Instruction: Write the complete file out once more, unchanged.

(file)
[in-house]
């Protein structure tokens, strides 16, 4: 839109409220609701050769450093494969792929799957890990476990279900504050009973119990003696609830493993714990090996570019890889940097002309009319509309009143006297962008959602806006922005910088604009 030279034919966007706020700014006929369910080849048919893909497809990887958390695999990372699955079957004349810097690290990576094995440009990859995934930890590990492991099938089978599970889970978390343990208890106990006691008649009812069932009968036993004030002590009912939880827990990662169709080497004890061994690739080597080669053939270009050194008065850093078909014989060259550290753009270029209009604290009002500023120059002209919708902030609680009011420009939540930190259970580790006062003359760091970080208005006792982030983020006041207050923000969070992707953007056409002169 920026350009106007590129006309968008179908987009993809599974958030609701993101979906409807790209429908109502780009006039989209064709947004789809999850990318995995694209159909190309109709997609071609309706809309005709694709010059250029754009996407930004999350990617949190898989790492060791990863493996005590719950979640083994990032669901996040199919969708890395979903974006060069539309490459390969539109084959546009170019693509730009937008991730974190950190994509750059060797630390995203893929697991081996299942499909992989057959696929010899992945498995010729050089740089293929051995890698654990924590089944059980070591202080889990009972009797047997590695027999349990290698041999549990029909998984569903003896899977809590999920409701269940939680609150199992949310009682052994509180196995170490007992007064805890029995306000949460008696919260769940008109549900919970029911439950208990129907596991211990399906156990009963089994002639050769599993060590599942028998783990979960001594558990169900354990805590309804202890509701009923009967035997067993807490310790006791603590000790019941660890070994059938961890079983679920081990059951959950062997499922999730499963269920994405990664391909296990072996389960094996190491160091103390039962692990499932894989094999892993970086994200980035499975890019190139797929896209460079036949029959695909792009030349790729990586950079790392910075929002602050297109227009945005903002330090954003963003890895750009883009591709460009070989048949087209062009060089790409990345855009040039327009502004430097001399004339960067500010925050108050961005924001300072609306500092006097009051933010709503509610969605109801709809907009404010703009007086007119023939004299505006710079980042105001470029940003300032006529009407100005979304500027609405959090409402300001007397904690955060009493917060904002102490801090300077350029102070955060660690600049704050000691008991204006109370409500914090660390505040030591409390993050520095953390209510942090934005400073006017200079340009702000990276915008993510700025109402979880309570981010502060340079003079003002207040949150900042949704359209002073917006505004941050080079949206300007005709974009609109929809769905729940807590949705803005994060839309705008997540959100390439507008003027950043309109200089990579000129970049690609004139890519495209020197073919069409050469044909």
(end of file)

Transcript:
[in-house]
């Protein structure tokens, strides 16, 4: 839109409220609701050769450093494969792929799957890990476990279900504050009973119990003696609830493993714990090996570019890889940097002309009319509309009143006297962008959602806006922005910088604009 030279034919966007706020700014006929369910080849048919893909497809990887958390695999990372699955079957004349810097690290990576094995440009990859995934930890590990492991099938089978599970889970978390343990208890106990006691008649009812069932009968036993004030002590009912939880827990990662169709080497004890061994690739080597080669053939270009050194008065850093078909014989060259550290753009270029209009604290009002500023120059002209919708902030609680009011420009939540930190259970580790006062003359760091970080208005006792982030983020006041207050923000969070992707953007056409002169 920026350009106007590129006309968008179908987009993809599974958030609701993101979906409807790209429908109502780009006039989209064709947004789809999850990318995995694209159909190309109709997609071609309706809309005709694709010059250029754009996407930004999350990617949190898989790492060791990863493996005590719950979640083994990032669901996040199919969708890395979903974006060069539309490459390969539109084959546009170019693509730009937008991730974190950190994509750059060797630390995203893929697991081996299942499909992989057959696929010899992945498995010729050089740089293929051995890698654990924590089944059980070591202080889990009972009797047997590695027999349990290698041999549990029909998984569903003896899977809590999920409701269940939680609150199992949310009682052994509180196995170490007992007064805890029995306000949460008696919260769940008109549900919970029911439950208990129907596991211990399906156990009963089994002639050769599993060590599942028998783990979960001594558990169900354990805590309804202890509701009923009967035997067993807490310790006791603590000790019941660890070994059938961890079983679920081990059951959950062997499922999730499963269920994405990664391909296990072996389960094996190491160091103390039962692990499932894989094999892993970086994200980035499975890019190139797929896209460079036949029959695909792009030349790729990586950079790392910075929002602050297109227009945005903002330090954003963003890895750009883009591709460009070989048949087209062009060089790409990345855009040039327009502004430097001399004339960067500010925050108050961005924001300072609306500092006097009051933010709503509610969605109801709809907009404010703009007086007119023939004299505006710079980042105001470029940003300032006529009407100005979304500027609405959090409402300001007397904690955060009493917060904002102490801090300077350029102070955060660690600049704050000691008991204006109370409500914090660390505040030591409390993050520095953390209510942090934005400073006017200079340009702000990276915008993510700025109402979880309570981010502060340079003079003002207040949150900042949704359209002073917006505004941050080079949206300007005709974009609109929809769905729940807590949705803005994060839309705008997540959100390439507008003027950043309109200089990579000129970049690609004139890519495209020197073919069409050469044909």